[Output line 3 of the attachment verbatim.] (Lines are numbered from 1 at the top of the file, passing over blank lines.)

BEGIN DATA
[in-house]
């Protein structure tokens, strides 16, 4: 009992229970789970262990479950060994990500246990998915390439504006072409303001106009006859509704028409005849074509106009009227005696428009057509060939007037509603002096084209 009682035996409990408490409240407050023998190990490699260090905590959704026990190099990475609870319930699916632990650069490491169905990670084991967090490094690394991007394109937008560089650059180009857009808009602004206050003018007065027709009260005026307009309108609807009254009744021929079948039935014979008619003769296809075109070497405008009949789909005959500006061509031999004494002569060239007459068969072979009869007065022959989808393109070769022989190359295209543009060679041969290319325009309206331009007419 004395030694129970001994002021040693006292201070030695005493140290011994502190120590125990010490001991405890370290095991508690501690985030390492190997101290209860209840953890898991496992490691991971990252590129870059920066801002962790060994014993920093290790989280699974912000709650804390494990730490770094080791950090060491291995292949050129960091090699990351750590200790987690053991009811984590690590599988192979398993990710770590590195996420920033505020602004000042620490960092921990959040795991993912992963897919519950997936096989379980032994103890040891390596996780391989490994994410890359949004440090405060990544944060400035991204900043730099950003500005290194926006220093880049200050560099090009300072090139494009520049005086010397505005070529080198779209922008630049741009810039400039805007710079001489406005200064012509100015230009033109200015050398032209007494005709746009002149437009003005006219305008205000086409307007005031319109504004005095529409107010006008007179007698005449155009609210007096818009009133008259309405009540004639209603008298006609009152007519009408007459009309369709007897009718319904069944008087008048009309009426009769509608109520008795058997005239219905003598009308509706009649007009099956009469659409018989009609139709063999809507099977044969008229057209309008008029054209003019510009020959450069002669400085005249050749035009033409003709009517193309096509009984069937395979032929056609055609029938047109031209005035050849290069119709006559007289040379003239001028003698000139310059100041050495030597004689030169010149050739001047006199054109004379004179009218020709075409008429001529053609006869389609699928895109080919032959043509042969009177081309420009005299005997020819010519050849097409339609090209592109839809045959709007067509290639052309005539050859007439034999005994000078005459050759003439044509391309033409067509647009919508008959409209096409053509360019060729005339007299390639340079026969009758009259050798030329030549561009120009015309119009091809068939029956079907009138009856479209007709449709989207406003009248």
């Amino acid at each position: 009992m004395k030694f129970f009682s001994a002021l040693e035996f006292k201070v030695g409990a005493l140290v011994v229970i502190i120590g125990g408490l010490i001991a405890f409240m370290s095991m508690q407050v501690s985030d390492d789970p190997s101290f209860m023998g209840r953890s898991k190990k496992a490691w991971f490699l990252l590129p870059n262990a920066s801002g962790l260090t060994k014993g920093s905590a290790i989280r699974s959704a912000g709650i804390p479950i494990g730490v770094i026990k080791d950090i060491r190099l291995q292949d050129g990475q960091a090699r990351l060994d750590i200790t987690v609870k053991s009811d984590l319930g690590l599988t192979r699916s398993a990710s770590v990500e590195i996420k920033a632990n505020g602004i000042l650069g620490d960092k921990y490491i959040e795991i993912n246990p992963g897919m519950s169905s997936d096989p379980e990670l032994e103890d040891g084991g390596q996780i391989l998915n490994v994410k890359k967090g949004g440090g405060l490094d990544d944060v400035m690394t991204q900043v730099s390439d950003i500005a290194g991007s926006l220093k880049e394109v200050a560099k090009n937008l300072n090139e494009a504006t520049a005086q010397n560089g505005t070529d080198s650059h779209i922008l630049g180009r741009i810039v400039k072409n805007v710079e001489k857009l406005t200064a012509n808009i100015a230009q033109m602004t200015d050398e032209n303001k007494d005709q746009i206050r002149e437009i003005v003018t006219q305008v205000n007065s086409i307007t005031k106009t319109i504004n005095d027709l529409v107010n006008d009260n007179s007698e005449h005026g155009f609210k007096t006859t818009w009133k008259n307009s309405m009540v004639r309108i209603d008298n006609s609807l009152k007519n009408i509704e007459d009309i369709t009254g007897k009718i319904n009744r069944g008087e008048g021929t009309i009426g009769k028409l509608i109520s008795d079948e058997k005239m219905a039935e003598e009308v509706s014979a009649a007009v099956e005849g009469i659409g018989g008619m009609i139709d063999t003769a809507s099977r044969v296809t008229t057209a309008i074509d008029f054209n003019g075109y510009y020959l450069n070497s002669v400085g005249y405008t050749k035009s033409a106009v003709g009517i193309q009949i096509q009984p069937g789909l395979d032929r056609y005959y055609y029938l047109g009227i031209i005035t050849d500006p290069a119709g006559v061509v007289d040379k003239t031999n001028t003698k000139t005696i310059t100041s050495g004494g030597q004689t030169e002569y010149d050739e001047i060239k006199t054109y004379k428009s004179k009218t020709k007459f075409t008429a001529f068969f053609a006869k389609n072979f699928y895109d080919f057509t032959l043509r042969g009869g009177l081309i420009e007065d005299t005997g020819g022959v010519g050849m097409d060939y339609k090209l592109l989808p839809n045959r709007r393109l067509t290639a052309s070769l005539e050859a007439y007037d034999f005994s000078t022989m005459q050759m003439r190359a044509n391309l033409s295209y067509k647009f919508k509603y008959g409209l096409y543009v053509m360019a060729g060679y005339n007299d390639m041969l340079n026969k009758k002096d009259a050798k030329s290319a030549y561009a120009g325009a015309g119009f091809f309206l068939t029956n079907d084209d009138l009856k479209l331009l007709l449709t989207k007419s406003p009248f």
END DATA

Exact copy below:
């Amino acid at each position: 009992m004395k030694f129970f009682s001994a002021l040693e035996f006292k201070v030695g409990a005493l140290v011994v229970i502190i120590g125990g408490l010490i001991a405890f409240m370290s095991m508690q407050v501690s985030d390492d789970p190997s101290f209860m023998g209840r953890s898991k190990k496992a490691w991971f490699l990252l590129p870059n262990a920066s801002g962790l260090t060994k014993g920093s905590a290790i989280r699974s959704a912000g709650i804390p479950i494990g730490v770094i026990k080791d950090i060491r190099l291995q292949d050129g990475q960091a090699r990351l060994d750590i200790t987690v609870k053991s009811d984590l319930g690590l599988t192979r699916s398993a990710s770590v990500e590195i996420k920033a632990n505020g602004i000042l650069g620490d960092k921990y490491i959040e795991i993912n246990p992963g897919m519950s169905s997936d096989p379980e990670l032994e103890d040891g084991g390596q996780i391989l998915n490994v994410k890359k967090g949004g440090g405060l490094d990544d944060v400035m690394t991204q900043v730099s390439d950003i500005a290194g991007s926006l220093k880049e394109v200050a560099k090009n937008l300072n090139e494009a504006t520049a005086q010397n560089g505005t070529d080198s650059h779209i922008l630049g180009r741009i810039v400039k072409n805007v710079e001489k857009l406005t200064a012509n808009i100015a230009q033109m602004t200015d050398e032209n303001k007494d005709q746009i206050r002149e437009i003005v003018t006219q305008v205000n007065s086409i307007t005031k106009t319109i504004n005095d027709l529409v107010n006008d009260n007179s007698e005449h005026g155009f609210k007096t006859t818009w009133k008259n307009s309405m009540v004639r309108i209603d008298n006609s609807l009152k007519n009408i509704e007459d009309i369709t009254g007897k009718i319904n009744r069944g008087e008048g021929t009309i009426g009769k028409l509608i109520s008795d079948e058997k005239m219905a039935e003598e009308v509706s014979a009649a007009v099956e005849g009469i659409g018989g008619m009609i139709d063999t003769a809507s099977r044969v296809t008229t057209a309008i074509d008029f054209n003019g075109y510009y020959l450069n070497s002669v400085g005249y405008t050749k035009s033409a106009v003709g009517i193309q009949i096509q009984p069937g789909l395979d032929r056609y005959y055609y029938l047109g009227i031209i005035t050849d500006p290069a119709g006559v061509v007289d040379k003239t031999n001028t003698k000139t005696i310059t100041s050495g004494g030597q004689t030169e002569y010149d050739e001047i060239k006199t054109y004379k428009s004179k009218t020709k007459f075409t008429a001529f068969f053609a006869k389609n072979f699928y895109d080919f057509t032959l043509r042969g009869g009177l081309i420009e007065d005299t005997g020819g022959v010519g050849m097409d060939y339609k090209l592109l989808p839809n045959r709007r393109l067509t290639a052309s070769l005539e050859a007439y007037d034999f005994s000078t022989m005459q050759m003439r190359a044509n391309l033409s295209y067509k647009f919508k509603y008959g409209l096409y543009v053509m360019a060729g060679y005339n007299d390639m041969l340079n026969k009758k002096d009259a050798k030329s290319a030549y561009a120009g325009a015309g119009f091809f309206l068939t029956n079907d084209d009138l009856k479209l331009l007709l449709t989207k007419s406003p009248f």